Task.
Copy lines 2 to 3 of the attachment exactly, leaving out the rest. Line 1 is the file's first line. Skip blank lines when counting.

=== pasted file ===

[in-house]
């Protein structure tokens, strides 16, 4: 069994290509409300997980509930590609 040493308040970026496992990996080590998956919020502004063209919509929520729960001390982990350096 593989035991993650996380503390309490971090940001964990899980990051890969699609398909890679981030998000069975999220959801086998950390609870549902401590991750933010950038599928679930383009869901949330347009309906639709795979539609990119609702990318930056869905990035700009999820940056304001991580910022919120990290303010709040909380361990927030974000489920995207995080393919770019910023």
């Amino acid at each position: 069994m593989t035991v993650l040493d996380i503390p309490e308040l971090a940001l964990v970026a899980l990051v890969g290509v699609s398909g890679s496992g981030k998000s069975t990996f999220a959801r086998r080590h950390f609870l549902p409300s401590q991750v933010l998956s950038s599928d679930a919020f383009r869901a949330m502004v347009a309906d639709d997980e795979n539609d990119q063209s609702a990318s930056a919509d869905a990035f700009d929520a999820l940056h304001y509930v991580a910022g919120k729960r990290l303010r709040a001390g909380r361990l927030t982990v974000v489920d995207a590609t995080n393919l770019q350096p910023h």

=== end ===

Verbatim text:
């Protein structure tokens, strides 16, 4: 069994290509409300997980509930590609 040493308040970026496992990996080590998956919020502004063209919509929520729960001390982990350096 593989035991993650996380503390309490971090940001964990899980990051890969699609398909890679981030998000069975999220959801086998950390609870549902401590991750933010950038599928679930383009869901949330347009309906639709795979539609990119609702990318930056869905990035700009999820940056304001991580910022919120990290303010709040909380361990927030974000489920995207995080393919770019910023």
């Amino acid at each position: 069994m593989t035991v993650l040493d996380i503390p309490e308040l971090a940001l964990v970026a899980l990051v890969g290509v699609s398909g890679s496992g981030k998000s069975t990996f999220a959801r086998r080590h950390f609870l549902p409300s401590q991750v933010l998956s950038s599928d679930a919020f383009r869901a949330m502004v347009a309906d639709d997980e795979n539609d990119q063209s609702a990318s930056a919509d869905a990035f700009d929520a999820l940056h304001y509930v991580a910022g919120k729960r990290l303010r709040a001390g909380r361990l927030t982990v974000v489920d995207a590609t995080n393919l770019q350096p910023h």